Lively, entertaining reviews of, and essays on, old and newer films and everything relating to them, written by professional author William Schoell.

Wednesday, February 6, 2008


RACHEL AND THE STRANGER (1948). Director: Norman Foster. Screenplay by Howard Fast and Waldo Salt.

After his beloved wife dies, Ohio rancher Dave (William Holden) buys and marries a bond servant named Rachel (Loretta Young) to look after his young son Davey (Gary Gray) and help with the chores. Unfortunately, his grief makes it impossible for him to act like a real husband with the woman. A wandering friend named Jim (Robert Mitchum) sees the problem and decides that Rachel should marry him. This lovely film features one of Holden's best performances as the widower who tries too hard to remain faithful to his dead wife. One might not see Loretta Young in the deglamorized role of Rachel, but she is also excellent. Robert Mitchum fails to get across his character's internal emotions, but is otherwise competent. Gary Gray is quite good as young Davey. The theme of loneliness resonates throughout the movie.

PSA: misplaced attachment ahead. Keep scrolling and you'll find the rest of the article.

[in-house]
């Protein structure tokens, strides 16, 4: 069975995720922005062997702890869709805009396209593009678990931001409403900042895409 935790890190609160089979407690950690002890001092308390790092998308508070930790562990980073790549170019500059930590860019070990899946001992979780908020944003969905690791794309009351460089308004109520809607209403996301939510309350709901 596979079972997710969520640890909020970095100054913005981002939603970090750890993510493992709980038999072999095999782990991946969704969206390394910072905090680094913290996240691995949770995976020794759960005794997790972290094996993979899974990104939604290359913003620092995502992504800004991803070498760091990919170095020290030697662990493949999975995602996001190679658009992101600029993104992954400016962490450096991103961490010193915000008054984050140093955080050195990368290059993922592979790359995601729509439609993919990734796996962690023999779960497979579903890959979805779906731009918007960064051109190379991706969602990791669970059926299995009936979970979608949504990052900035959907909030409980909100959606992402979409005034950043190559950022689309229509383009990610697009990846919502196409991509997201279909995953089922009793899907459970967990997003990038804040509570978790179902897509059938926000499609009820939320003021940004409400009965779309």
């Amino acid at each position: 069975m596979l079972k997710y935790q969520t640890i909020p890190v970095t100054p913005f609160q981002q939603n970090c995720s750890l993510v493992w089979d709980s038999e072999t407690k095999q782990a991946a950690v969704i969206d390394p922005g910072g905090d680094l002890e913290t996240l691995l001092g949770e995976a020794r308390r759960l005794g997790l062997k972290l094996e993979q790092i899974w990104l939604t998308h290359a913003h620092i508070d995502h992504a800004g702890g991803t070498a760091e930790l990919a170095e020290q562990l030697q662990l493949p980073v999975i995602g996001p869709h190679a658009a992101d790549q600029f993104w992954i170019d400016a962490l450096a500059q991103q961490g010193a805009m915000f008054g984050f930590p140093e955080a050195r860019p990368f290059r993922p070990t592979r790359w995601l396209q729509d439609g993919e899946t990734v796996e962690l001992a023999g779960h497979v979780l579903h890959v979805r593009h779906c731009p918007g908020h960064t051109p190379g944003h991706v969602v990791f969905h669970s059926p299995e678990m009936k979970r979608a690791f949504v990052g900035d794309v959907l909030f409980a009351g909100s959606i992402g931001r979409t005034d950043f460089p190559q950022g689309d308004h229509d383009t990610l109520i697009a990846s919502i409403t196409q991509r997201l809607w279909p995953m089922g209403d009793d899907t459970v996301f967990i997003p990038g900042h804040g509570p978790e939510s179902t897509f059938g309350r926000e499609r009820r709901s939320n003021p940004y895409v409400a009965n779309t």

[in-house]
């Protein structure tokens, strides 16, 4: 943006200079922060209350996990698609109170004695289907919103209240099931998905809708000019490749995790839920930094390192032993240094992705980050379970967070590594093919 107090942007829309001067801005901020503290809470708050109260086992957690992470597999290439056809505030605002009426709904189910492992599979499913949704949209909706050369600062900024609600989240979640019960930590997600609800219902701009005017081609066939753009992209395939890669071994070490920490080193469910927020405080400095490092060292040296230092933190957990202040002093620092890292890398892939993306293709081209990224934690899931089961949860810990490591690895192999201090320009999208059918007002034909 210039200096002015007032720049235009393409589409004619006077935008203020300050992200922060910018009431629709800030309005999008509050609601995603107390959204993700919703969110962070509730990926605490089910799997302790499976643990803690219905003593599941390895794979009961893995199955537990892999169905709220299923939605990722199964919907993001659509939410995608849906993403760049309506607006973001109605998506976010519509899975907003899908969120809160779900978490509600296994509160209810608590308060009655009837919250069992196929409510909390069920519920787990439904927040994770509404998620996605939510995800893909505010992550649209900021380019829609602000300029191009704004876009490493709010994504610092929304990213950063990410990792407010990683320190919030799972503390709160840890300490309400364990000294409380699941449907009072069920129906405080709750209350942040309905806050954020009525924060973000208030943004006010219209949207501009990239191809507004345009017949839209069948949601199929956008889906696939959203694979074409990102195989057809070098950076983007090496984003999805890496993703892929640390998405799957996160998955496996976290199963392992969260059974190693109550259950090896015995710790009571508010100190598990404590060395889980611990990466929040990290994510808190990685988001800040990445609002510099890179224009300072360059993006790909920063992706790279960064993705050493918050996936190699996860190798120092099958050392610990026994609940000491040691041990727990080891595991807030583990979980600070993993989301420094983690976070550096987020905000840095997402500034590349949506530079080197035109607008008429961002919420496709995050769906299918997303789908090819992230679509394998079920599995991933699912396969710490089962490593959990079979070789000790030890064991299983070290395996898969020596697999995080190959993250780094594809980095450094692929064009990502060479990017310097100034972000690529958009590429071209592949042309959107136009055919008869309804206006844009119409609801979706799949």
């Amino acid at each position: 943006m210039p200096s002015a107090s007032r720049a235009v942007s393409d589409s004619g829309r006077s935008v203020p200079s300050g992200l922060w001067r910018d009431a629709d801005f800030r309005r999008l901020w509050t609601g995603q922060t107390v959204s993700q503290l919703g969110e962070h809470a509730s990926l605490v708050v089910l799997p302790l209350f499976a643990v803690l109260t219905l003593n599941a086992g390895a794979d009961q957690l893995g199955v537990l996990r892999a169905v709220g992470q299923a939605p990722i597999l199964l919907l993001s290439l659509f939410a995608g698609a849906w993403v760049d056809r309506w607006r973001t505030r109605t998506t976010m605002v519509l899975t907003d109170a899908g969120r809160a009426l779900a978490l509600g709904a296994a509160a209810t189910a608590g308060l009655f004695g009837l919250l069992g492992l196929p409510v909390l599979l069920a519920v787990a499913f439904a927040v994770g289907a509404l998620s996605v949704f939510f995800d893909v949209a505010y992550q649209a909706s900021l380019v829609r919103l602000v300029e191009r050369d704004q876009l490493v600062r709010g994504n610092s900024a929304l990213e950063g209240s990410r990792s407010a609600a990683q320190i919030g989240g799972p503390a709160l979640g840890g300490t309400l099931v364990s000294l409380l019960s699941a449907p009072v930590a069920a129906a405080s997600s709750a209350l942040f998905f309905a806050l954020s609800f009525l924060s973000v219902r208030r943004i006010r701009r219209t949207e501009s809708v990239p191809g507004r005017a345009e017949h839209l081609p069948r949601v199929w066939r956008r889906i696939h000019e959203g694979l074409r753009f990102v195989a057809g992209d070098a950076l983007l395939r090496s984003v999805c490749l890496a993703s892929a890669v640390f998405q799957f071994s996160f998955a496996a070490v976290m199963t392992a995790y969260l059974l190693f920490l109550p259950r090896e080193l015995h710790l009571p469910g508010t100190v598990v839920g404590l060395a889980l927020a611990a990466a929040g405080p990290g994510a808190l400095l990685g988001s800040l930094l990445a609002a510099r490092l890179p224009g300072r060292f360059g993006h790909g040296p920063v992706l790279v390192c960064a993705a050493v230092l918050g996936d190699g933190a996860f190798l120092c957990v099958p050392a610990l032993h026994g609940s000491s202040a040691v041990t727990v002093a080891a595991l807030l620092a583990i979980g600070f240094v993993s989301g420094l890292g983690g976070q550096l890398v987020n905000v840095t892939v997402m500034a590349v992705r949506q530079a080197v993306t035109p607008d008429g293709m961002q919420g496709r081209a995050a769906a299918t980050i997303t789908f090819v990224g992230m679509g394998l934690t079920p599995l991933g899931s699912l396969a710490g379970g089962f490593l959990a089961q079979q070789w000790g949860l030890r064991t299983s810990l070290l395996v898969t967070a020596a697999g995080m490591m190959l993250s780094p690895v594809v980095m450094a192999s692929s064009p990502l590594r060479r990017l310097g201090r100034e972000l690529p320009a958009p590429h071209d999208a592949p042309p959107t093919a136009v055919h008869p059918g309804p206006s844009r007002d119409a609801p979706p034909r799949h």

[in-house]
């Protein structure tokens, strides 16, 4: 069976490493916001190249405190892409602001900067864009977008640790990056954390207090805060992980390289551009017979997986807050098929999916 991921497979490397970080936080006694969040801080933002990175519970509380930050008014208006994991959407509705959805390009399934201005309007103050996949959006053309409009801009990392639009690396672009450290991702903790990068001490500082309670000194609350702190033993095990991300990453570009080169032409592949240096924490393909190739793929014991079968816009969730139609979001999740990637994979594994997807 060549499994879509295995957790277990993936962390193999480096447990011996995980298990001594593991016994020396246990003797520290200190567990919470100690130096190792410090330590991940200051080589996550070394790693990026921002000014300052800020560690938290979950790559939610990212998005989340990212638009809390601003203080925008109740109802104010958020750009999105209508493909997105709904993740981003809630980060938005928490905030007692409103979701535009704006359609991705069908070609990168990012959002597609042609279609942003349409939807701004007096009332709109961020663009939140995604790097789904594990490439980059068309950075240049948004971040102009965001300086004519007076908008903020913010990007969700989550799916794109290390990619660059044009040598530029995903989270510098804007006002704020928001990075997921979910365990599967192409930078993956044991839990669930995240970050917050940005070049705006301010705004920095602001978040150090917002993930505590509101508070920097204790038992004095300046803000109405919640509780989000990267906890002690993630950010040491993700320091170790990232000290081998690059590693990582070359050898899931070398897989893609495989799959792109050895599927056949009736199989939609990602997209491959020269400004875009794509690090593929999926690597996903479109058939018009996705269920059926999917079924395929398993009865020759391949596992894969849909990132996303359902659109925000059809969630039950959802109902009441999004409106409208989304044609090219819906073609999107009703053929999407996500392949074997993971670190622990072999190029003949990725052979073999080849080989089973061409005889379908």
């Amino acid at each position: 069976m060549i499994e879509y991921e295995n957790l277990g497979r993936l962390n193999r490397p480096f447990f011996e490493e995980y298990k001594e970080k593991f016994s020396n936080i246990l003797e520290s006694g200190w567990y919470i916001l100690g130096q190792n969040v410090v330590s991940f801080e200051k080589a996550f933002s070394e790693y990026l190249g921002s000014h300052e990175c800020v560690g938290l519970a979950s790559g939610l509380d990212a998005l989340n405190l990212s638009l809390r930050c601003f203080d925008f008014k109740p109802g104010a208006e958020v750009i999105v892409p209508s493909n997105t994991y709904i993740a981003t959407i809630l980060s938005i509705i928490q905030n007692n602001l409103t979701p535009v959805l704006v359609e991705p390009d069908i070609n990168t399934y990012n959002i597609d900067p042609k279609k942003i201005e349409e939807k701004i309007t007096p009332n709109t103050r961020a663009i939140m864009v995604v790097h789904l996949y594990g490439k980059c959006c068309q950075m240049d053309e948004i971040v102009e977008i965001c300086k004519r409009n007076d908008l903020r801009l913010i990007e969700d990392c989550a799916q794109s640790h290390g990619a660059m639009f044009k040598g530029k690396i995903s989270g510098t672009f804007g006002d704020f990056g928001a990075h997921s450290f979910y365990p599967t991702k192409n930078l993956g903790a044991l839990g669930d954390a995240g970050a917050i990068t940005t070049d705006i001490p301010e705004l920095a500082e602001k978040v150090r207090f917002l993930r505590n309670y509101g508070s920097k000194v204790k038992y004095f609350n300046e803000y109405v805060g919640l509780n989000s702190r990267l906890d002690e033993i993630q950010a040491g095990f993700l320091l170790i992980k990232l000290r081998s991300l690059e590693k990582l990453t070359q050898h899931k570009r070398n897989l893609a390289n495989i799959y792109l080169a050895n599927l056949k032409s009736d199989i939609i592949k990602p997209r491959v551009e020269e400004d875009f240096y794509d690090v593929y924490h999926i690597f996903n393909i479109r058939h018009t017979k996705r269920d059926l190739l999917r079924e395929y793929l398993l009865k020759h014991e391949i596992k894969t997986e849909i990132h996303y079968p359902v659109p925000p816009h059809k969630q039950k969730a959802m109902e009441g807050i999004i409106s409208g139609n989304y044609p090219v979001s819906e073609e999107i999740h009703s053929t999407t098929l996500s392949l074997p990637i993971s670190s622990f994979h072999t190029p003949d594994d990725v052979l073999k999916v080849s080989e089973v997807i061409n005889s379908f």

Verdict: This is a “little” picture but a memorable one. ***.

No comments: